What information should I include on my CV?
Sometimes writing or updating your CV for a new job application can feel like a daunting task. Here, our Resourcing Partners offer their top tips to get you started and getting your CV noticed.
Nicola - Personal Details
It may sound obvious, but you’d be surprised how many people forget to include their name, email, and contact phone number. To avoid any awkward moments, make sure these are clearly presented at the top of your CV. ‘Curriculum Vitae’ is an unnecessary title – your name is not.
Lucy - Personal Statement
As it’s the first thing that’s shown on your CV and our first intro to you, a personal statement is an essential part of standing out from the crowd. It explains who you are, what you’re offering, and what you’re looking for and if you can tailor this to the role you're applying for, even better. Aim to prove why you’re suitable in one short and succinct paragraph.
Olivia - Work Experience
This section should include all of your relevant work experience, listed with the most recent first. You don't need to list your whole work history, especially if it's no longer relevant, but try and outline at least the last 5 years to show the reader what it is you've been doing. Include your job title, the name of the organisation, time in post, and your key responsibilities.
Katie - Achievements
This is sometimes the most important section of your CV - what impact you have had in a role. This is your chance to show how your previous experience has given you the skills needed to make you a suitable candidate - it could be a new process you've implemented, a project you've launched or cost savings to the business. List all of your relevant skills and achievements (backing them up with examples).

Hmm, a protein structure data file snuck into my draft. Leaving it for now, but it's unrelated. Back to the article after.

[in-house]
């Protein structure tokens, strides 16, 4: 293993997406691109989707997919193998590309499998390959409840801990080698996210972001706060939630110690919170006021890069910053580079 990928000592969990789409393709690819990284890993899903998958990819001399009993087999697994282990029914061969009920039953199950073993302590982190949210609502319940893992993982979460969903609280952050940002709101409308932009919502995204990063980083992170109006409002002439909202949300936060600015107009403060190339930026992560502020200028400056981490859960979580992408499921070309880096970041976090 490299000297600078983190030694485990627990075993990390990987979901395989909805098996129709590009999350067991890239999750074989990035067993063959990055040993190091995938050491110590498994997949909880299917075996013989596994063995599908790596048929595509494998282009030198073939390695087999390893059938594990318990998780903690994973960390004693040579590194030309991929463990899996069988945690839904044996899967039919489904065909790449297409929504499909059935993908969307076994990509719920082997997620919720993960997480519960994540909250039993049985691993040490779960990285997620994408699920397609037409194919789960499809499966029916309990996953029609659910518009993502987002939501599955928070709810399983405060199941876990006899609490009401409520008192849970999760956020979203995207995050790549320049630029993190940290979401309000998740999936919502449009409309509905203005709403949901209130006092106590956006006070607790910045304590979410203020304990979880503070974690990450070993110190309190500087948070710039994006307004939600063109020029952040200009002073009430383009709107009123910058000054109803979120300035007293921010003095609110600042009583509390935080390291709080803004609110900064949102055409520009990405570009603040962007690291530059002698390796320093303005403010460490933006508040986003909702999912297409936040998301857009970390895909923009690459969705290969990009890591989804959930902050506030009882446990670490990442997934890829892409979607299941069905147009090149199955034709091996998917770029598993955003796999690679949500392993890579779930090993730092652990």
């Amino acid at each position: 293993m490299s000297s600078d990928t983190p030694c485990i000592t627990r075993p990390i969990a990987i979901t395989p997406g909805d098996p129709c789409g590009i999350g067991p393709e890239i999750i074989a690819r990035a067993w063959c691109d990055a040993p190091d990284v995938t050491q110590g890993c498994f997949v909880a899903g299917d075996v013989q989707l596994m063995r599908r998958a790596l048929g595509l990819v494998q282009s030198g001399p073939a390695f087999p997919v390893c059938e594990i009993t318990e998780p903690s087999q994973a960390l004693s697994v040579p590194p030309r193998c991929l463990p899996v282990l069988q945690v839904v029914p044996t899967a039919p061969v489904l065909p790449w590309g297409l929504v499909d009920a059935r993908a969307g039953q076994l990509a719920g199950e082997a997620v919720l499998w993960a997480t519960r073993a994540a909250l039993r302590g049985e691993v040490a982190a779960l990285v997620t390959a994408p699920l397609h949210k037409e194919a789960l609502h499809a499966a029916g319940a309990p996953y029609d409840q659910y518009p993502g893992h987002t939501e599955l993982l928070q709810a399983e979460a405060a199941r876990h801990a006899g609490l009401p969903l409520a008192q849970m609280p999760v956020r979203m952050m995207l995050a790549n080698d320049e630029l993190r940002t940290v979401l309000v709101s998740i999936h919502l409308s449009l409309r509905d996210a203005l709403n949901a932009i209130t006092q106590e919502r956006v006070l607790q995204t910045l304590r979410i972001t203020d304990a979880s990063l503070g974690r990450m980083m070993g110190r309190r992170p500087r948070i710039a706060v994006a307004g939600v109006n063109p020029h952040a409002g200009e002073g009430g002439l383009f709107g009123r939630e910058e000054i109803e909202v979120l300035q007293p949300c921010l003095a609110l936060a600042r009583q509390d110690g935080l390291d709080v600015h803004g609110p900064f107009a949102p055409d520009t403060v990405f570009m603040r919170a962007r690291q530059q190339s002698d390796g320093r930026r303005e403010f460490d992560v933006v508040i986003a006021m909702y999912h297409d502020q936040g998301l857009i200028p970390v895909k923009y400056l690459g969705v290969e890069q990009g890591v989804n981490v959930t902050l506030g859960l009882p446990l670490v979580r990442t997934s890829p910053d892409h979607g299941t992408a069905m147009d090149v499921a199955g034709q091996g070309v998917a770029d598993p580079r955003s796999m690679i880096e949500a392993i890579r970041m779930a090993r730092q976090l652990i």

Matt - Education
Your educational experience and achievements should be listed here, along with dates, the type of qualification and/or the grade you achieved – although the specific parts of education that you include in your CV will depend on your individual situation. If you have a degree for example, you might not need to list college or school grades.
If you have more educational achievements than work experience, placing an emphasis on this section is a good idea.
Natasha - Hobbies and Interests
You don’t always need to include hobbies and interests in your CV, but mentioning relevant ones could back up your skills and help you to stand out from the crowd – if you enjoy volunteering, or raising money for charities close to your heart, not to mention giving us an insight into who you are but if it’s not going to add value, feel free to leave it out.